[theme-reviewers] Help to Review in Child Theme - Accessibility Ready Theme

Chip Bennett chip at chipbennett.net
Mon Jul 21 21:51:36 UTC 2014

I think we should strive for the goal of accessibility becoming a commodity
rather than a feature. To that end, we should encourage accessibility
improvements to be contributed back upstream to the parent, rather than
segregating them in a Child Theme. Thus, I would suggest, for the purpose
of discussion/argument, that we consider only allowing the
"accessibility-ready" tag for Child Themes if the Parent Theme has the tag
as well.

On Mon, Jul 21, 2014 at 4:42 PM, Joe Dolson <design at joedolson.com> wrote:

> It would really depend on the theme. Some issues are actually very simple
> to handle via filters, minor CSS changes, enqueuing a little extra JS, etc.
> Others are more complex, and would require some pretty significant updates.
> But really, for most themes, a11y compliance is not that complicated or
> complex. For some of the really complicated themes? Yeah, that could be
> difficult. But it's certainly very feasible to fix a theme via a child
> theme.
> If a developer forks a theme in order to add accessibility, but doesn't
> change the essential appearance of the theme, they won't be able to submit
> it to the repo. If they do the same thing via a child theme, that would be
> less of an issue; the need for uniqueness is significantly lower for child
> themes.
> I think it's entirely reasonable to allow it, although I don't expect it
> to be a big issue.
> Whether it's the best choice for a developer to make is a different issue
> - if there are just a few issues to fix, submitting patches to the theme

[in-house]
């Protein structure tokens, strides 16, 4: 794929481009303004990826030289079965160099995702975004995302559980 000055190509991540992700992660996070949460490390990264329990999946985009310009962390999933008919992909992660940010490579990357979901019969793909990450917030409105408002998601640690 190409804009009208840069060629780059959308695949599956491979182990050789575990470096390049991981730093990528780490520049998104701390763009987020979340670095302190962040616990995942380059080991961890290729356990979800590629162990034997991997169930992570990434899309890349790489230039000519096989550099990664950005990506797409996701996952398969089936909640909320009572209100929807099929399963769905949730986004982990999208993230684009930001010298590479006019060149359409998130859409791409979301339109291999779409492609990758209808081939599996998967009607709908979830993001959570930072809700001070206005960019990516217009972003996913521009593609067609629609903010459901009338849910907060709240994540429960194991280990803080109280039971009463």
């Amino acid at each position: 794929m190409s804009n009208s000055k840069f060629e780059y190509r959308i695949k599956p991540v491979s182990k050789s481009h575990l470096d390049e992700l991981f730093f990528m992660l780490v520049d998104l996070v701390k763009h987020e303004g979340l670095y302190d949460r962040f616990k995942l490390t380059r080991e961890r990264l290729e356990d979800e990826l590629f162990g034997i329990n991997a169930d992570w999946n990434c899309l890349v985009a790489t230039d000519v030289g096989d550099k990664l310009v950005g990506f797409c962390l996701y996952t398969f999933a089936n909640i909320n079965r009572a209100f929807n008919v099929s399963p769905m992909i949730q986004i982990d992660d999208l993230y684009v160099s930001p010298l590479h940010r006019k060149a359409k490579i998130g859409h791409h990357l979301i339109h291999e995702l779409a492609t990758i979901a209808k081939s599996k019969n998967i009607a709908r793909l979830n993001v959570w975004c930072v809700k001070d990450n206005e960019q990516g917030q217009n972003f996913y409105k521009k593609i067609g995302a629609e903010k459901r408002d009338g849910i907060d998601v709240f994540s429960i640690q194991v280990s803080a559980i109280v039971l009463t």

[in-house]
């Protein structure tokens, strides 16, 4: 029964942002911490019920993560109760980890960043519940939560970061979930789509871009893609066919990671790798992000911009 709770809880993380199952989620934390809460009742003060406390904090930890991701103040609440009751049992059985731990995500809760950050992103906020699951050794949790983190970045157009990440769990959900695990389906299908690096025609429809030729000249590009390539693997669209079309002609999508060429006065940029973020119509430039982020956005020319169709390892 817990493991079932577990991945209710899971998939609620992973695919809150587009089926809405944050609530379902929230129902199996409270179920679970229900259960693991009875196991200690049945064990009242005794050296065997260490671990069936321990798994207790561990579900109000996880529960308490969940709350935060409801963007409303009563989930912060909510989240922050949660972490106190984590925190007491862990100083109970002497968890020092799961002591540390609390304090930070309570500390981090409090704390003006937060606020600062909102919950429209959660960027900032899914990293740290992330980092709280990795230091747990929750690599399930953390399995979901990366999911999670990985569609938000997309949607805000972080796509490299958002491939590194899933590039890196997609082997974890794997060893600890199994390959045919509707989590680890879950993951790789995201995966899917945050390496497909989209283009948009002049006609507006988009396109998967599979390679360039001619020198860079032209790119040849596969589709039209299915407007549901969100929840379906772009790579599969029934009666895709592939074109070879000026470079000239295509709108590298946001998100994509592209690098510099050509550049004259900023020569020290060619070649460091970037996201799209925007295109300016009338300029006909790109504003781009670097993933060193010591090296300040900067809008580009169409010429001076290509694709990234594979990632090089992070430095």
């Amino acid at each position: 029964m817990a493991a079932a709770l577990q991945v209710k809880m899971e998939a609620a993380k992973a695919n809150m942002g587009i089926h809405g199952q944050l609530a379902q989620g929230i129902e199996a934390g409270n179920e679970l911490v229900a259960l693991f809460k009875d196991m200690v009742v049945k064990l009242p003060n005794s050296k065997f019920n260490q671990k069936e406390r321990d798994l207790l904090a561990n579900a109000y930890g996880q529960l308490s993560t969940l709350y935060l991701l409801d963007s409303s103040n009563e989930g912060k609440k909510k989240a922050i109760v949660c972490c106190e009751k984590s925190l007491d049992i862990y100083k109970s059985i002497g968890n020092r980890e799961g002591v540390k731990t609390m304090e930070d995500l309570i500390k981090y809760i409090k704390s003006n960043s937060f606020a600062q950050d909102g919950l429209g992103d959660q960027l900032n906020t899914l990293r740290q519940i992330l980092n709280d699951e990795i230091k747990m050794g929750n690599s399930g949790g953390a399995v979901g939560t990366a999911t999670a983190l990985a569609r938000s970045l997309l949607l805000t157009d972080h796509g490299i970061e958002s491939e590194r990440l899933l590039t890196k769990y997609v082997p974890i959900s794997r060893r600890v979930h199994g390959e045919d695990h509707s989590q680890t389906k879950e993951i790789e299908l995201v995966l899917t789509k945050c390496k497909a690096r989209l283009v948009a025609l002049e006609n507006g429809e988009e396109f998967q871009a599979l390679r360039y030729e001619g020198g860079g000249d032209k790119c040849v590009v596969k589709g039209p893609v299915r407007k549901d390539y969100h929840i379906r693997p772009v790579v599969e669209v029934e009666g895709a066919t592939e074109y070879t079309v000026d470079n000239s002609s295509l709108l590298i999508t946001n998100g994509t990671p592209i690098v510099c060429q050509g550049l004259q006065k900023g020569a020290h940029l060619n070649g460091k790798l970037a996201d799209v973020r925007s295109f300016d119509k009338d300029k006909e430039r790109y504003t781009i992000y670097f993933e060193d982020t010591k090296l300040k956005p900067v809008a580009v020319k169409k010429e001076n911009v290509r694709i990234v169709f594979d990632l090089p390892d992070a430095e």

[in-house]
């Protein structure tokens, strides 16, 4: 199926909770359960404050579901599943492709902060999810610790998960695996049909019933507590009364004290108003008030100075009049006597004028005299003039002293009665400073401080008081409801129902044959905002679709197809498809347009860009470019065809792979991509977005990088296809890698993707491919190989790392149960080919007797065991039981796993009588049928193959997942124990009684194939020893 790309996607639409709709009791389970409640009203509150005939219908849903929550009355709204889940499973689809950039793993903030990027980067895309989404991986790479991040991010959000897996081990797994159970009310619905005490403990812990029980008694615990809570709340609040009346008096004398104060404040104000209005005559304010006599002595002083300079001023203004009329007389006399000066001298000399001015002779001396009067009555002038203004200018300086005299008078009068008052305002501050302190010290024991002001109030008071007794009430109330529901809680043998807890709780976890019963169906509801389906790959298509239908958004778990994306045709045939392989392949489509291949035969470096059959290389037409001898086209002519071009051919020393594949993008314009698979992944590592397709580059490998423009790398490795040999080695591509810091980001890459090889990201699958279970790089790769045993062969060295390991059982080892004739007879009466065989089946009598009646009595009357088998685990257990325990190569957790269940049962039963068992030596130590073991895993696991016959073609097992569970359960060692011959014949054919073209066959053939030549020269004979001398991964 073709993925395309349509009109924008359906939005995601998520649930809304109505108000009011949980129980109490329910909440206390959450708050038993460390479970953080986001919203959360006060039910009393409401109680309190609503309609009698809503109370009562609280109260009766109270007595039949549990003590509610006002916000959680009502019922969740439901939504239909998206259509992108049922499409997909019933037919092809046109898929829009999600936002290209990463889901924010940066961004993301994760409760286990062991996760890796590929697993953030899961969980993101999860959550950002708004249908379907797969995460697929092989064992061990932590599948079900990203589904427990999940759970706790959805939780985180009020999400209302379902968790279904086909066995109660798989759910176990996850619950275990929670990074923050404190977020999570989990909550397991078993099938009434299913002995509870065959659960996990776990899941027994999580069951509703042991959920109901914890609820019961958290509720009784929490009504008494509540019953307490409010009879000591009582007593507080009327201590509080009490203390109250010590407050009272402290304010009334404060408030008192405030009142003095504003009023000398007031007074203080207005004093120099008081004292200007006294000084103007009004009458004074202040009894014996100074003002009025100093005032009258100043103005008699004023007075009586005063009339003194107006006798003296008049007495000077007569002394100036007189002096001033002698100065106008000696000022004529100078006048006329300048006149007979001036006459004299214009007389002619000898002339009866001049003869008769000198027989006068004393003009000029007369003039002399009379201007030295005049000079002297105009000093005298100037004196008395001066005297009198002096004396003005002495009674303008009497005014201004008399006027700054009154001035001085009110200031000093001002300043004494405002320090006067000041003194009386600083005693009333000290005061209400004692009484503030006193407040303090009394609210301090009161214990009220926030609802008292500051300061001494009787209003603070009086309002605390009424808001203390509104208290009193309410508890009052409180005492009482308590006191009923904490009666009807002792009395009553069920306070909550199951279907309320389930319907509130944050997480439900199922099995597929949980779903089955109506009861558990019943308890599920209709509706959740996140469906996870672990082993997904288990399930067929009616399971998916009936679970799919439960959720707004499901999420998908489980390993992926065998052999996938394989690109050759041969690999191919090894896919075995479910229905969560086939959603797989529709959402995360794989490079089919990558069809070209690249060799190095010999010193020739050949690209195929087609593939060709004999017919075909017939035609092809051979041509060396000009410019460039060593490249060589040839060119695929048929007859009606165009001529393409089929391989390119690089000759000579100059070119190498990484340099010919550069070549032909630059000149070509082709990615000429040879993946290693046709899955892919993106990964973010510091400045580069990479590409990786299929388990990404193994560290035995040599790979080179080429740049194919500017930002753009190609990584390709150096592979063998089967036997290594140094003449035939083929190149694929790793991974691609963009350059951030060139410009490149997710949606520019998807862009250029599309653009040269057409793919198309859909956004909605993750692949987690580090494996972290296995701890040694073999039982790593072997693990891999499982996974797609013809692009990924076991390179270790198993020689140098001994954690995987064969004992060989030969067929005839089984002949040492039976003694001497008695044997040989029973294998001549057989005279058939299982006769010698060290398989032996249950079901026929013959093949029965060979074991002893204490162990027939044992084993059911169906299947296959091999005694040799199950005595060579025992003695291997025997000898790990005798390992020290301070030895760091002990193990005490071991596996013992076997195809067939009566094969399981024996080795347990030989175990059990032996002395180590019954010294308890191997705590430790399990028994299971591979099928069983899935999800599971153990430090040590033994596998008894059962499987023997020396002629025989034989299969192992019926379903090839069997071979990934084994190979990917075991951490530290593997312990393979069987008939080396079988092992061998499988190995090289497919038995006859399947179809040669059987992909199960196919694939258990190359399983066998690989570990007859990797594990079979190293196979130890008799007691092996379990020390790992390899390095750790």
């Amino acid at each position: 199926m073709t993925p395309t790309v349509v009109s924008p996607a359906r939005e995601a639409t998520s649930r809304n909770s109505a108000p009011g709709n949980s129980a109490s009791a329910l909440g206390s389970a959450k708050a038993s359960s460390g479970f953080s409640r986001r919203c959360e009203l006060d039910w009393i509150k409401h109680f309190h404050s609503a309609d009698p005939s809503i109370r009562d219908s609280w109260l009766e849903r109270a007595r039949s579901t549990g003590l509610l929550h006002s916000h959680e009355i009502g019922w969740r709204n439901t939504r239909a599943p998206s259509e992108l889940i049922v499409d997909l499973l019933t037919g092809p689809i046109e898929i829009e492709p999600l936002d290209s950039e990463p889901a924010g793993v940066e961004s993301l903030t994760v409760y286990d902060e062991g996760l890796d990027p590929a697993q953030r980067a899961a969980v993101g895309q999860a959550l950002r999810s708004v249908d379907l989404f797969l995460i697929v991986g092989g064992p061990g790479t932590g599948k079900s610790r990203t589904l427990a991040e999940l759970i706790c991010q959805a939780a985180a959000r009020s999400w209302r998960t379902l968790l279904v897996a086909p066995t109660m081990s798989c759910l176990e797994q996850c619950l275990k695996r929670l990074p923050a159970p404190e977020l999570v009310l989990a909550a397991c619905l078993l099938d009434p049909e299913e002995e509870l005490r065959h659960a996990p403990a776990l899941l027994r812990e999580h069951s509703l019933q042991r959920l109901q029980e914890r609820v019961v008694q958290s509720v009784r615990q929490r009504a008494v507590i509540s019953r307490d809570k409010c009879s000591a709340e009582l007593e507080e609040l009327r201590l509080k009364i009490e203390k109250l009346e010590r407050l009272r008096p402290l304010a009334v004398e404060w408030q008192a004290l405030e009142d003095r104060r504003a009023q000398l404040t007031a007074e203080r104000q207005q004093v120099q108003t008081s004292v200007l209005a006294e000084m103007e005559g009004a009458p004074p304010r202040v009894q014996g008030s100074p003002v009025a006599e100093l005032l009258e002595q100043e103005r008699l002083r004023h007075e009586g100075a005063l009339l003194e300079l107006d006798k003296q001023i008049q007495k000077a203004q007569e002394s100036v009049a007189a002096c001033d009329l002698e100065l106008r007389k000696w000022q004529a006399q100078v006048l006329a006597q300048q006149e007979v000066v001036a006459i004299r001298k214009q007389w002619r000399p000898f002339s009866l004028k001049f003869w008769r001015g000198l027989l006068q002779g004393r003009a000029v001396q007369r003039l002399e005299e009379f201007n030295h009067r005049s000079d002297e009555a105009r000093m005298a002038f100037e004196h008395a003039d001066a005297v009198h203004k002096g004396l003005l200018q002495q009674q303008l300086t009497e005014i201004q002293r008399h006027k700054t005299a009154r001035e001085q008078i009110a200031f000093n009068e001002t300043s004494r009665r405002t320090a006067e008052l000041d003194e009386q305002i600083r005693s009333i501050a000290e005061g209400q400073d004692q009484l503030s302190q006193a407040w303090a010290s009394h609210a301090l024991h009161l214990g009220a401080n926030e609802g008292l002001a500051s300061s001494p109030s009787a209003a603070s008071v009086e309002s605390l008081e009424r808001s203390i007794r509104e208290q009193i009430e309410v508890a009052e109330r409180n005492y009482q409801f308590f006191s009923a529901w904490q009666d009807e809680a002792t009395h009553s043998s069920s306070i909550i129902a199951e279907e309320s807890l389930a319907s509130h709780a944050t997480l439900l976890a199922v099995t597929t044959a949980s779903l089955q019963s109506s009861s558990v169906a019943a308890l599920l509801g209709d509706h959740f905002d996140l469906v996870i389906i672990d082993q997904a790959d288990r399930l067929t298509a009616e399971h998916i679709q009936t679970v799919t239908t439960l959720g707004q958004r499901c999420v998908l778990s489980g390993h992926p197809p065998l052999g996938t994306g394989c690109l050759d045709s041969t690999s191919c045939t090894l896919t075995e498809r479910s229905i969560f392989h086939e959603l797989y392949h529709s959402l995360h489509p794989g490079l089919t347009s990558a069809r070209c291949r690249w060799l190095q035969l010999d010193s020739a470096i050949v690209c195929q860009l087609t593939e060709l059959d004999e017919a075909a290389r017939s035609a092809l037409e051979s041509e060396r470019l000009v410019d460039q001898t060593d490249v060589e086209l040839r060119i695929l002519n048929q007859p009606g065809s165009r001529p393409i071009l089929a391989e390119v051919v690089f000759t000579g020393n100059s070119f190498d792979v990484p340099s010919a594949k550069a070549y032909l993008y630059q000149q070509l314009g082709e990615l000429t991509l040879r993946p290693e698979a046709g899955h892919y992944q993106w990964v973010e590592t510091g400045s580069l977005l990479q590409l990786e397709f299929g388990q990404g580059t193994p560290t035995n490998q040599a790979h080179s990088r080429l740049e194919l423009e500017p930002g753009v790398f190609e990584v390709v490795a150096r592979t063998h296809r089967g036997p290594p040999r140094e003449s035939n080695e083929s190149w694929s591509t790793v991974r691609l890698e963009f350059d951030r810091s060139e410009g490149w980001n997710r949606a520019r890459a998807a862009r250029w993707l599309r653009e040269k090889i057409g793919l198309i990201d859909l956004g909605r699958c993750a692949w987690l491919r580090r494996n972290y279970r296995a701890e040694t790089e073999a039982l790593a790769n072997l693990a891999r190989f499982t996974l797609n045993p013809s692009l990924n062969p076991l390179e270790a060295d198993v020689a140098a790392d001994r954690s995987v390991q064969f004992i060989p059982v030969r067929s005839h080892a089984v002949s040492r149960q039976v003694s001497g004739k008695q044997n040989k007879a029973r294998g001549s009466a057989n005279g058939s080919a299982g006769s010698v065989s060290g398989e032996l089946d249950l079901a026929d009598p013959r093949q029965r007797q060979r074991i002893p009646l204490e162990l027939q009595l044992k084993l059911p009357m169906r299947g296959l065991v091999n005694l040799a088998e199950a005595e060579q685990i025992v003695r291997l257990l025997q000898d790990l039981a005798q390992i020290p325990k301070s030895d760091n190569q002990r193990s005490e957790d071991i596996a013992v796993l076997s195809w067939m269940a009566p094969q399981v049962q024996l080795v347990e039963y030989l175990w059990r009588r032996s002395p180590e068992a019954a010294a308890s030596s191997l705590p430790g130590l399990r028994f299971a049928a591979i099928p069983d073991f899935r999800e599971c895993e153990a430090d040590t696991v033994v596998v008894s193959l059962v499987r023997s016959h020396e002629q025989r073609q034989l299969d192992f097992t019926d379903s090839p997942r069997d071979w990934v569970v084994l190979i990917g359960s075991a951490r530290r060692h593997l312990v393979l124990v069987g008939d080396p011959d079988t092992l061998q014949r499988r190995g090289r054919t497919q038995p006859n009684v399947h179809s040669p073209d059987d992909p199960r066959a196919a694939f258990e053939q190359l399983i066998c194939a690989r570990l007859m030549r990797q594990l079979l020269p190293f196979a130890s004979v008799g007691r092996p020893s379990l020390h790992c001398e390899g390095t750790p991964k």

> developer would definitely be a better choice, on the whole. If it's a huge
> project, a child theme may not be practical. But if a developer is
> non-responsive to patches and issues, well, that limits choices.
> I'm actually more concerned about the child themes of accessibility-ready
> themes -- I've seen a fair number of submissions of Twenty Fourteen child
> themes that copied the accessibility-ready tag from the parent theme, but
> broke the accessibility of the theme. There's really no guarantees either
> way.
> Best,
> Joe
> On Mon, Jul 21, 2014 at 4:31 PM, Edward Caissie <edward.caissie at gmail.com>
> wrote:
>> On Mon, Jul 21, 2014 at 12:41 PM, Joe Dolson <design at joedolson.com>
>> wrote:
>>> I'm not sure that's true, actually - if a child theme wants to add
>>> accessibility features and correct accessibility issues in a parent theme,
>>> I don't see any reason that wouldn't be allowed.
>> Perhaps I'm not understanding the scope of accessibility ... I would
>> suspect if the Parent-Theme is not a11y compliant enough to be able to use
>> the "accessibility" tag the Child-Theme would almost need to re-write every
>> template file to accommodate the a11y requirements. Maybe the functions.php
>> would not be affected but if everything else is, it would strike me as more
>> feasible to fork the theme rather than create a Child-Theme in these cases.
>> Again, I could just be seeing the scope of providing a11y compliance as
>> too large, or more complex than what it is ... there is no reason
>> specifically that a Child-Theme could not pick up the pieces, just doesn't
>> seem likely to be done in my limited understanding of a11y.
>> Edward Caissie
>> aka Cais.
>> _______________________________________________
>> theme-reviewers mailing list
>> theme-reviewers at lists.wordpress.org
>> http://lists.wordpress.org/mailman/listinfo/theme-reviewers
> --
> ==================
> Joseph Dolson
> Accessibility consultant & WordPress developer
> http://www.joedolson.com
> http://profiles.wordpress.org/joedolson
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> theme-reviewers mailing list
> theme-reviewers at lists.wordpress.org
> http://lists.wordpress.org/mailman/listinfo/theme-reviewers
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